• 2. Lukas, S., Nicholson, L.I., Ross, F.H., Humlum, O., 2005. Formation, meltout processes and landscape alteration of high-arctic ice-cored moraines - examples from Nordenskiöld Land, central Spitsbergen. Polar Geography, 29, 157-187.
  • 1. Lukas, S., 2003. Scottish Landform Example No. 31. The moraines around the Pass of Drumochter. Scottish Geographical Journal, 119, 383-393.

Edited journal volumes (guest editor)

  • 1. Smith, M.J., Rose, J., Lukas, S., (eds.) 2008. The Quaternary of the British Isles and Adjoining Seas. Journal of Maps 2008, 290-416.

Edited books

  • 3. Boston, C.M., Lukas, S., Merritt, J.W., 2013 (eds.). The Quaternary of the Monadhliath Mountains and the Great Glen: Field Guide. Quaternary Research Association, London, 230 pp.
  • 2. Lukas, S., Bradwell, T., 2010 (eds.). The Quaternary of Western Sutherland and adjacent areas: Field Guide. Quaternary Research Association, London, 246 pp.
  • 1. Lukas, S., Merritt, J.W., Mitchell, W.A. (eds.), 2004. The Quaternary of the Central Grampian Highlands: Field Guide. London: Quaternary Research Association, 227 pp.

Book chapters

  • 26. Demir, T., Lukas, S., Warburton, J., Bridgland, D.R., 2016. Gravel clast shape: A user's guide to classification, analysis and application, In: Bridgland, D.R. (Ed.), Clast lithological analysis. Technical Guide. Quaternary Research Association, London, in press.
  • 25. Lukas, S., Preusser, F., Evans, D.J.A., Boston, C.M., Lovell, H. 2016. Quaternary framework. In: Martin, C.J., Griffiths, J. (eds). Engineering Geology of glacial and periglacial sediments. Geological Society of London, London, in press.
  • 24. Lukas, S., Coray, S., Graf, A., Schlüchter, C., 2016. The influence of clast lithology and fluvial reworking on the reliability of clast shape measurements in glacial environments – a case study from a temperate Alpine glacier, In: Bridgland, D.R. (Ed.), Clast lithological analysis. Technical Guide. Quaternary Research Association, London, in press.
  • 23. Lukas, S., 2016. Fine-gravel analysis in terrestrial Quaternary sedimentology, In: Bridgland, D.R. (Ed.), Clast lithological analysis. Technical Guide. Quaternary Research Association, London, in press.
  • 22. Boston, C.M., Lukas, S., 2013. Evidence for ice advance during ice sheet deglaciation and ice-dammed lake formation, In: Boston, C.M., Lukas, S., Merritt, J.W. (Eds.), The Quaternary of the Monadhliath Mountains and the Great Glen. Quaternary Research Association, London, 93-111.
  • 21. Boston, C.M., Lukas, S., 2013. The sedimentology of Younger Dryas moraines in the vicinity of Loch Killin, In: Boston, C.M., Lukas, S., Merritt, J.W. (Eds.), The Quaternary of the Monadhliath Mountains and the Great Glen. Quaternary Research Association, London, 121-127.
  • 20. Boston, C.M., Lukas, S., Carr, S.J., 2013. Overview of Younger Dryas glaciation in the Monadhliath Mountains, In: Boston, C.M., Lukas, S., Merritt, J.W. (Eds.), The Quaternary of the Monadhliath Mountains and the Great Glen. Quaternary Research Association, London, 41-58.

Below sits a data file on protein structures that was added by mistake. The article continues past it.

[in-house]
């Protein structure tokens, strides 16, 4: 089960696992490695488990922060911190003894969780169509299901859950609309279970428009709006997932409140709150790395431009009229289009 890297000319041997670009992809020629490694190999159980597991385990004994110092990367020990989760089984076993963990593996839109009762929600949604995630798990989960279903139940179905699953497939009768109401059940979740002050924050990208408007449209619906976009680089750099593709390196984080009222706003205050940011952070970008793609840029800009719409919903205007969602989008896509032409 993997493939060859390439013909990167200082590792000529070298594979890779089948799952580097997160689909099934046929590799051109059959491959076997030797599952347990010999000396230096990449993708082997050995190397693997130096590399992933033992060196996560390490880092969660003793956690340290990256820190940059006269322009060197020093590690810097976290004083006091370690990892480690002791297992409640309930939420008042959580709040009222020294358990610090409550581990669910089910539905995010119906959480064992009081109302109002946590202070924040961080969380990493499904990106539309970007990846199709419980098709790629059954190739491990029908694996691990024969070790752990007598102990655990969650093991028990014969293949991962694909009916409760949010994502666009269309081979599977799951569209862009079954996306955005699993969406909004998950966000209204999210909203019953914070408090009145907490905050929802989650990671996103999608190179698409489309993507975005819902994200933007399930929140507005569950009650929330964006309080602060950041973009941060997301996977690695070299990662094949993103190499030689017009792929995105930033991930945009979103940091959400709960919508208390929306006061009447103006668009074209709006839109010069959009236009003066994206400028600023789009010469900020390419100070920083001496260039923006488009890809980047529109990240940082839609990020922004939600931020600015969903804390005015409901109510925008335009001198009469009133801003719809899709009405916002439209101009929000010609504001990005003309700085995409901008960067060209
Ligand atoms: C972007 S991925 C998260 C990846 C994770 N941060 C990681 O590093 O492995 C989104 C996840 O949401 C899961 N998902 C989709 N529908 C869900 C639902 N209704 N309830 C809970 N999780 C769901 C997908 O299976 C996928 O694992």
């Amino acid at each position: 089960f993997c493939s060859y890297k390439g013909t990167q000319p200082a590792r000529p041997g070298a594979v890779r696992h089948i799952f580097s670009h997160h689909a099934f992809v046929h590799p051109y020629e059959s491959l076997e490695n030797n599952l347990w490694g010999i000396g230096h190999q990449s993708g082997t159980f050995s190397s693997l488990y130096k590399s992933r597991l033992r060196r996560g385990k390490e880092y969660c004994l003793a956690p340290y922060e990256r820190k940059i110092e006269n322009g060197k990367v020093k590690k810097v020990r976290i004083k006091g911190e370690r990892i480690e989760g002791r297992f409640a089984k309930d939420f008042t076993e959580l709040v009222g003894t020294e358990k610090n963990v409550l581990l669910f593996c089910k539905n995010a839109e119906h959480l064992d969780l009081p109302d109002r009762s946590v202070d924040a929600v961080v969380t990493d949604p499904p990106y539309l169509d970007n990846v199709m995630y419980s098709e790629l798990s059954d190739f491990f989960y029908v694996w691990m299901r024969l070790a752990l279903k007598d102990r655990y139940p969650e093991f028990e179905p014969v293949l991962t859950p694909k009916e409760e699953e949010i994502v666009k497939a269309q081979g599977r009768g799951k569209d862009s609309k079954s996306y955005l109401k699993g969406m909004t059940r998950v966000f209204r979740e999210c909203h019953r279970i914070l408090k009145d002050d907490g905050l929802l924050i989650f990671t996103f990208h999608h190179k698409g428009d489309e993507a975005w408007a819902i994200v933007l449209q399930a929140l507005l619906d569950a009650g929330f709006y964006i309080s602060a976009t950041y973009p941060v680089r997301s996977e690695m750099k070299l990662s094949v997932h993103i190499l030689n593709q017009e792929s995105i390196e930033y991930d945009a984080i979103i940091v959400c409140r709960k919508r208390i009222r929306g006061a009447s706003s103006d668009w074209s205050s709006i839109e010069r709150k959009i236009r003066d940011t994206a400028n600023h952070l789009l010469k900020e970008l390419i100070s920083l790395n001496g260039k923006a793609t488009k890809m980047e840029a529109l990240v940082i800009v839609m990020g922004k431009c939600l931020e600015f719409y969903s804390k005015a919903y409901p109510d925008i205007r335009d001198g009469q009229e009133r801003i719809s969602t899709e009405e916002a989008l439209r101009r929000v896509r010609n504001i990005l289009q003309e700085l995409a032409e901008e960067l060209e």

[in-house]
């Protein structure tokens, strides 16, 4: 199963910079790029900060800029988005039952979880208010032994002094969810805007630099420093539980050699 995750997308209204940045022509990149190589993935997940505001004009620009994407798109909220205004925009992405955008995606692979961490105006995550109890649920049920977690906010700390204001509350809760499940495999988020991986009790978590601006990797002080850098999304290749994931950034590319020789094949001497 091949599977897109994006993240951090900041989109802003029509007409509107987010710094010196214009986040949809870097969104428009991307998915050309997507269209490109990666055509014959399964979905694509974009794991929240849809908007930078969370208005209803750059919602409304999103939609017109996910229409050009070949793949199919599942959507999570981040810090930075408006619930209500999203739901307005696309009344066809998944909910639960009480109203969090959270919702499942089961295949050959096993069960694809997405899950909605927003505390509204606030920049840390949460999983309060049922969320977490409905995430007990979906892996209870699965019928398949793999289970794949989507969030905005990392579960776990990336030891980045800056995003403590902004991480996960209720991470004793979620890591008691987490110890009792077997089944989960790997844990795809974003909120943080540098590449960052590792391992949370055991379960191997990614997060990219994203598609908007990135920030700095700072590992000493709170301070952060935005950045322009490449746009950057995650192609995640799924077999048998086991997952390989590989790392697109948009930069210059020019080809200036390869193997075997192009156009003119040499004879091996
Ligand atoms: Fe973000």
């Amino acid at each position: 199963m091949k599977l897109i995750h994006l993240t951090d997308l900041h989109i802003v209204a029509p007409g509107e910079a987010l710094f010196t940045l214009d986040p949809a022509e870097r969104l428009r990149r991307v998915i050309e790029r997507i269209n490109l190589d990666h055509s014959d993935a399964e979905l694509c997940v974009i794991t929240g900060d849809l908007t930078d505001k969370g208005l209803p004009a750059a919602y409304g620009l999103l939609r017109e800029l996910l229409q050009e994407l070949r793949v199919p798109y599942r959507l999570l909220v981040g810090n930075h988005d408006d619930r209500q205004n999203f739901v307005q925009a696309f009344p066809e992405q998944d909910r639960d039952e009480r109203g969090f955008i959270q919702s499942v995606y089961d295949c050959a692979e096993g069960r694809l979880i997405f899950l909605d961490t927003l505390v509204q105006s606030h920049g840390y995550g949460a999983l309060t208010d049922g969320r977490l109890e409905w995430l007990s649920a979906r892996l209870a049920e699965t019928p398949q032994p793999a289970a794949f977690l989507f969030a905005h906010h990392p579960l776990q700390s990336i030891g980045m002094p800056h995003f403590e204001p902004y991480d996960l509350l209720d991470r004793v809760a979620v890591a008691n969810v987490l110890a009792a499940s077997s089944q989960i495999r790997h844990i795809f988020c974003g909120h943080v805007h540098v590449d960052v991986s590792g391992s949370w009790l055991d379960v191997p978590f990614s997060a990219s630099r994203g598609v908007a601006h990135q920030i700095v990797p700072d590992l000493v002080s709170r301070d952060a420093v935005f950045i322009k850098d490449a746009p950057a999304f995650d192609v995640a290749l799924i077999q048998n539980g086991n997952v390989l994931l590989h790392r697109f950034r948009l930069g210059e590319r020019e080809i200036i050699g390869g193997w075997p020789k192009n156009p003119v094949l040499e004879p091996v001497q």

• 19. Boston, C.M., Lukas, S., Merritt, J.W., 2013. Introduction, In: Boston, C.M., Lukas, S., Merritt, J.W. (Eds.), The Quaternary of the Monadhliath Mountains and the Great Glen. Quaternary Research Association, London, 1-2.
  • 18. Lukas, S., 2011. Younger Dryas, In: Singh, V., Singh, P., Haritashya, U.K. (Eds.), Encyclopedia of Snow, Ice and Glaciers. Springer, Heidelberg, 1229-1232.
  • 17. Lukas, S., 2011. Ice-cored moraines, In: Singh, V., Singh, P., Haritashya, U.K. (Eds.), Encyclopedia of Snow, Ice and Glaciers. Springer, Heidelberg, 616-619.
  • 16. Jarman, D., Lukas, S., 2010. An Gorm-Choire RSF, Ben Hee, In: Lukas, S., Bradwell, T. (Eds.), The Quaternary of Western Sutherland and adjacent areas. Quaternary Research Association, London, 221-224.
  • 15. Lukas, S., 2010. Glaciation during the Younger Dryas in NW Scotland – a review, In: Lukas, S., Bradwell, T. (Eds.), The Quaternary of Western Sutherland and adjacent areas. Quaternary Research Association, London, 53-64.
  • 14. Lukas, S., 2010. Evidence of an ice-marginal oscillation during ice-sheet deglaciation: The Shinness Moraine, In: Lukas, S., Bradwell, T. (Eds.), The Quaternary of Western Sutherland and adjacent areas. Quaternary Research Association, London, 181-185.
  • 13. Lukas, S., 2010. Road side stops of glacial landform assemblages produced by the West Sutherland icefield during the Younger Dryas, In: Lukas, S., Bradwell, T. (Eds.), The Quaternary of Western Sutherland and adjacent areas. Quaternary Research Association, London, 187-189.
  • 12. Lukas, S., 2010. Sedimentology of 'hummocky' moraines in Eas na Maoile: Terrestrial ice-contact fans formed in succession, In: Lukas, S., Bradwell, T. (Eds.), The Quaternary of Western Sutherland and adjacent areas. Quaternary Research Association, London, 197-203.